1 F.3d 246 (4th Cir. 1993), 92-2414, Muth v. United States

Docket Nº:92-2414.
Citation:1 F.3d 246
Party Name:D.P. MUTH; J.P. Muth, Plaintiffs-Appellants, v. UNITED STATES of America, Defendant-Appellee.
Case Date:August 06, 1993
Court:United States Courts of Appeals, Court of Appeals for the Fourth Circuit

Page 246

1 F.3d 246 (4th Cir. 1993)

D.P. MUTH; J.P. Muth, Plaintiffs-Appellants,


UNITED STATES of America, Defendant-Appellee.

No. 92-2414.

United States Court of Appeals, Fourth Circuit

August 6, 1993

Argued March 31, 1993.

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Gary Edward Pullin, Cleek, Pullin & Bibb, Charleston, WV, argued (Travis S. Haley, on brief), for plaintiffs-appellants.

Paul Lee Yanowitch, Civil Div., U.S. Dept. of Justice, Washington, DC, argued (Stuart M. Gerson, Asst. Atty. Gen., Michael W. Carey, U.S. Atty., Donald L. Stennett, Asst. U.S. Atty., J. Patrick Glynn, Director, Torts Branch, Joann J. Bordeaux, Deputy Director, Torts Branch, Christina M. Humway, Civil Div., U.S. Dept. of Justice, on brief), for defendant-appellee.

Before RUSSELL and LUTTIG, Circuit Judges, and HILTON, United States District Judge for the Eastern District of Virginia, sitting by designation.


HILTON, District Judge:

Appellants D.P. Muth and J.P. Muth bring this appeal from an order of the district court granting summary judgment to appellee United States, on the grounds that the statute of limitations for this action, pursuant to the Federal Torts Claims Act (FTCA), 28 U.S.C. Sec. 2401(b), has expired. 804 F.Supp. 838. Appellants also appeal the district court's dismissal of J.P. Muth according to Federal Rule of Civil Procedure 12(h)(3), for failure to fulfill a jurisdictional prerequisite. We affirm.

Appellants D.P. Muth and J.P. Muth own approximately 20 acres of land near the center of what was an 8000 acre complex known as the West Virginia Ordnance Works (WVOW). The WVOW produced trinitrotoluene (TNT) from 1942 until 1945. Following efforts to clean up any areas contaminated by TNT by-products, parcels of the WVOW were sold to private individuals. D.P. Muth obtained 20 acres of property through four separate conveyances from the United States over the course of four decades. 1 Each conveyance was originally to Mason Furniture Company (MFC), a business operated by D.P. Muth from 1948 until 1976. In 1988, MFC deeded all four parcels, totalling the twenty acres, to D.P. and J.P. Muth.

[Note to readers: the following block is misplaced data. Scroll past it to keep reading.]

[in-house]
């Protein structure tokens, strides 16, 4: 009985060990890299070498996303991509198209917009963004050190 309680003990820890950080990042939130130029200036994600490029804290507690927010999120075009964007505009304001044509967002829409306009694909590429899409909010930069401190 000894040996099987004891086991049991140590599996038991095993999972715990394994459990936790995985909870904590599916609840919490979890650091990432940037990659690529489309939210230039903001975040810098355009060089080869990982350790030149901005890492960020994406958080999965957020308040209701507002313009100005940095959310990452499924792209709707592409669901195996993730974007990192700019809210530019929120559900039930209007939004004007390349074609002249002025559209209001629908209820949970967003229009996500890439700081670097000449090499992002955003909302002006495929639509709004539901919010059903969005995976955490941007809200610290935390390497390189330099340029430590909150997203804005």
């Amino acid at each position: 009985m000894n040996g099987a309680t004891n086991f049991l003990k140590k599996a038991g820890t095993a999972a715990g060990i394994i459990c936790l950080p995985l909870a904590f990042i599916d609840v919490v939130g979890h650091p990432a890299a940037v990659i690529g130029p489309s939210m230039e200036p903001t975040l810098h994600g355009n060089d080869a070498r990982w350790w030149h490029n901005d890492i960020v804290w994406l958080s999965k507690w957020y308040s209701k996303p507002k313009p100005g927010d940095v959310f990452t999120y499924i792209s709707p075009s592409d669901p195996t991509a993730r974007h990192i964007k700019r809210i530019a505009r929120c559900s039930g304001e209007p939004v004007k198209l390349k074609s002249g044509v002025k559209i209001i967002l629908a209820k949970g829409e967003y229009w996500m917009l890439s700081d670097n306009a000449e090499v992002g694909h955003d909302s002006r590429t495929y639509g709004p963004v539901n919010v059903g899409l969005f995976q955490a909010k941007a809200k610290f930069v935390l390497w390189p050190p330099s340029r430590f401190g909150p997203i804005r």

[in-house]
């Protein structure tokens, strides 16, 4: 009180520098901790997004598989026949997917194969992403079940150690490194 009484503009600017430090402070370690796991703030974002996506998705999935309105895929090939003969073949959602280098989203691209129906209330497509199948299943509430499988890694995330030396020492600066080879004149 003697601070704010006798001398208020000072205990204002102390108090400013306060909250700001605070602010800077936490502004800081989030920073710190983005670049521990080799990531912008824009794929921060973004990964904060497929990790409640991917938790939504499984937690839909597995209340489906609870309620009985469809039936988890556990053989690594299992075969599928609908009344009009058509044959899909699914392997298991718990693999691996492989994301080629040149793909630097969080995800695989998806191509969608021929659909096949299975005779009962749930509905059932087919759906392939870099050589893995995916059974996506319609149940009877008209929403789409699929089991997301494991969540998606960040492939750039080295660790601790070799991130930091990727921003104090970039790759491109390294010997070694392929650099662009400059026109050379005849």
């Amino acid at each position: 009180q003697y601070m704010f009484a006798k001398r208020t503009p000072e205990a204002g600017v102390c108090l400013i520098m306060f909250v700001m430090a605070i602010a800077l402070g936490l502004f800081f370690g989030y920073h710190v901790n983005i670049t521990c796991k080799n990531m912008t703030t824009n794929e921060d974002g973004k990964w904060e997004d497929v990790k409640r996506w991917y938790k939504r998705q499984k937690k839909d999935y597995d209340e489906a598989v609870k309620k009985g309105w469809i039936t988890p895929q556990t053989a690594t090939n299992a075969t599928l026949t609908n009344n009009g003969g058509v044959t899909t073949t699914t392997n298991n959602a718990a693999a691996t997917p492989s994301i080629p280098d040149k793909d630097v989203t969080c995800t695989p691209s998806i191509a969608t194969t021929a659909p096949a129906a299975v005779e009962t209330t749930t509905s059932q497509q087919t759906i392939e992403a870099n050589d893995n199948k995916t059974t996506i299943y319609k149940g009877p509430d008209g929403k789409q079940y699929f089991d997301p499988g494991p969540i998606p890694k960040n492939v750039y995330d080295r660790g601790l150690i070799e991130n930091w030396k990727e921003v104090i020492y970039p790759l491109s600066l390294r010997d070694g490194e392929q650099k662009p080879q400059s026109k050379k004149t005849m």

By May of 1981, certain areas of the former WVOW were found to be contaminated with by-products of the TNT manufacturing process. After an investigation, the Environmental Protection Agency (EPA) listed the WVOW on its National Priorities List. 2 The USATHMA conducted a remedial investigation of the site from 1984 until 1986, and in 1986 published and disseminated the Remedial Investigation Final Report (RIFR). The RIFR showed no nitroaromatic contamination of the Muths' water wells, but did document contamination in areas within one quarter mile of their property. 3

During 1989 and 1990, a supplemental investigation of the WVOW was conducted,

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which included taking over 22 soil and water samples 4 from appellants' property. Again, the USATHMA concluded in its 1991 Supplemental Investigation Final Report (SIFR) that neither the soil nor water samples from appellants' property showed signs of nitroaromatic contamination.

Beginning in September 1988, and continuing through August 1992, appellant D.P. Muth corresponded with the Army, the EPA and various elected representatives on matters relating to contamination discovered at the WVOW site. In at least three letters written to the government before July of 1989--more than two years before the administrative claim was filed--the appellant explicitly indicated that he knew the former use of his property, that contaminants had been discovered at property adjacent to and surrounding his property, and that, as a result, his property had been rendered worthless.

In his first correspondence with the government, dated September 19, 1988, D.P. Muth wrote to the Army and the EPA, requesting that the Army check his property for contamination. Muth specifically noted in the letter that his property was located near or adjacent to sites where contaminants were detected. He advised the government that he knew that a facility used in the TNT production process, the sellite plant, had been located on his property. Muth further stated that he was aware that the Army had sampled the water supply wells on his property, and had installed numerous test wells on the WVOW site. He in fact noted, "the [Army contractor] ... used my property as their base of operations." Finally, Muth admitted in the letter that he knew that the value of his property had been affected by the discovery of contamination: "This past week I offered my property for the new industrial park and I was told by the management of the present industrial park that property in the old TNT plant site was not desirable for any industry...."

In early November 1988, both the EPA and the Army responded to D.P. Muth's inquiries. Both agencies advised the appellant of the pertinent results of the aforementioned remedial...

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